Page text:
BC Liberal Party leader Andrew Wilkinson talks to a voter during a campaign stop in Hope Friday night. (Eric J. Welsh/ The Progress)

BC Liberal leader Andrew Wilkinson defends keeping Laurie Throness on Chilliwack-Kent ballot

Wilkinson said all Liberal candidates agree to certain principles, or they cannot run for the party

When the clock hit 1 p.m. Friday afternoon, Laurie Throness was still the candidate for the Chilliwack-Kent riding and at least 38 people were disappointed.

An open letter signed by those people was sent to BC Liberal Party leader Andrew Wilkinson earlier this week, urging him to remove Throness from the ballot due to perceived homophobic and transphobic views.

But during a campaign stop in Hope Friday night, Wilkinson defended the decision to keep Throness as the candidate.

“We are a party that is committed completely to being absolutely free of discrimination, and making sure all British Columbians are free of discrimination over age, income, country of origin, race, gender and sexual orientation.

“All of our candidates, including our Chilliwack candidates, are obliged to agree that there cannot be any discrimination in this province, period.”

READ MORE: Open letter urges Liberals to remove Throness from ballot

READ MORE: NDP wants Chilliwack-Kent MLA removed from Liberal caucus

The people who advocated removing Throness, including the president of the Chilliwack Metis Association, Louis De Jaeger, and Chilliwack School Trustee Willow Reichelt, suggested Throness showed discrimination when he expressed support for conversion therapy, the controversial practice of trying to alter sexual orientation through psychological, physical or spiritual intervention.

“Laurie Throness has publicly defended conversion therapy, which causes harm and trauma to LGBTQ+ children and youth,” the open letter noted. “Conversion therapy is a dangerous practice with no basis in science, and it costs lives. It is our view that there should be no space for views like this in a major political party seeking to govern.”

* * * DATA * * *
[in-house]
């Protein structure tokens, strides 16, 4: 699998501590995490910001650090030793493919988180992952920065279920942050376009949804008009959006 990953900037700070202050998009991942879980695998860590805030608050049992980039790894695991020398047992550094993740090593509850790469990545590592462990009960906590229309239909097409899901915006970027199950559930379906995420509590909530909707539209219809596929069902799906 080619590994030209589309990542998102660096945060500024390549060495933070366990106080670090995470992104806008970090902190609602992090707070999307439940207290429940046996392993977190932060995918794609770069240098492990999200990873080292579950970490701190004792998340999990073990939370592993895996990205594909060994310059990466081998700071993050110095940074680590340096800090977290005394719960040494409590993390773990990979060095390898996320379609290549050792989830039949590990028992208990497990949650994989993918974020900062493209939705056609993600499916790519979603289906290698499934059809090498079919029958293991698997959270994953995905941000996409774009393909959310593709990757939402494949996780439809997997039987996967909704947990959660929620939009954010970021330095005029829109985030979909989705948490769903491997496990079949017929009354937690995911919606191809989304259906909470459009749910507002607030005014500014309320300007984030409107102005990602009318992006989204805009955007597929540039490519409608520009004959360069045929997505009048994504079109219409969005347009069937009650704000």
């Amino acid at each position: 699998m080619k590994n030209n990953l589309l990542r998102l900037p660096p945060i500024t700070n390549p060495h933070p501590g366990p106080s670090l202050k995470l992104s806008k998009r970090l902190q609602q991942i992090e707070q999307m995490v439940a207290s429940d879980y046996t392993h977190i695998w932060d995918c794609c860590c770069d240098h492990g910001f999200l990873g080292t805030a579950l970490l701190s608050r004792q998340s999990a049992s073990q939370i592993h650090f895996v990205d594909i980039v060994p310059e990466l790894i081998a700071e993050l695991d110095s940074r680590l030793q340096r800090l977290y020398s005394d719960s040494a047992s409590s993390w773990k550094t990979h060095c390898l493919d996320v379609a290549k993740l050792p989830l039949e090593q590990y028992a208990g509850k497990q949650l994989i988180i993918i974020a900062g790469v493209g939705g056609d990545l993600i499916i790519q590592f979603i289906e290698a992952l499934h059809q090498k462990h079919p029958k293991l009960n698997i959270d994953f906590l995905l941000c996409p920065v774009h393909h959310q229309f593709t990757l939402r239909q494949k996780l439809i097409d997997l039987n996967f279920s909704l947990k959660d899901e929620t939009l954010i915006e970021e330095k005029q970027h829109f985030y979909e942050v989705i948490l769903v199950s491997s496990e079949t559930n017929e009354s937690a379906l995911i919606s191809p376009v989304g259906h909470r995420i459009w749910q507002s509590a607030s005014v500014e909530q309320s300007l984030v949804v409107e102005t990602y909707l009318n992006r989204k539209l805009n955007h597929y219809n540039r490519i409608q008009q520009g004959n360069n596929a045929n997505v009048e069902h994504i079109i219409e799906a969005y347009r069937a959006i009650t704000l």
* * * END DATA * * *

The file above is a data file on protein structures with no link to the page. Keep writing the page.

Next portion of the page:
Responding to that, Wilkinson reiterated his position.

“We have ongoing discussions with all of our candidates about the principles of our party,” he said. “He (Throness) subscribes to our principles or he wouldn’t be on the ballot.”

Wilkinson declined to comment on what would happen in the future if Throness expressed controversial views.

“We don’t engage in speculation,” he said. “We engage in trying to get British Columbians back to work.”

Throness isn’t the only controversial candidate in the area.

Wilkinson’s party also took heat in the Chilliwack riding, where John Martin was put forth as the candidate over the strenuous objections of rival Diane Janzen.

Janzen jumped to the BC Conservative Party and is now going against Martin.

“It appears that there are some tender feelings around the town about these things,” Wilkinson acknowledged. “I stay out of that and tell our candidates to stick to our knitting. This is about opportunity and economic recovery from the pandemic, and these issues that arise between candidates shouldn’t be the public’s focus. It should be about making B.C. better.”

Wilkinson also took the opportunity to take a swipe at BC NDP leader John Horgan, casting him as the villain in the Martin/Janzen controversy.

“Being caught in an ambush election by John Horgan to protect his own job is what drove us to do over 50 very short-term nominations by appointment,” he said. “There was no alternative.”


@ProgressSports
eric.welsh@theprogress.com

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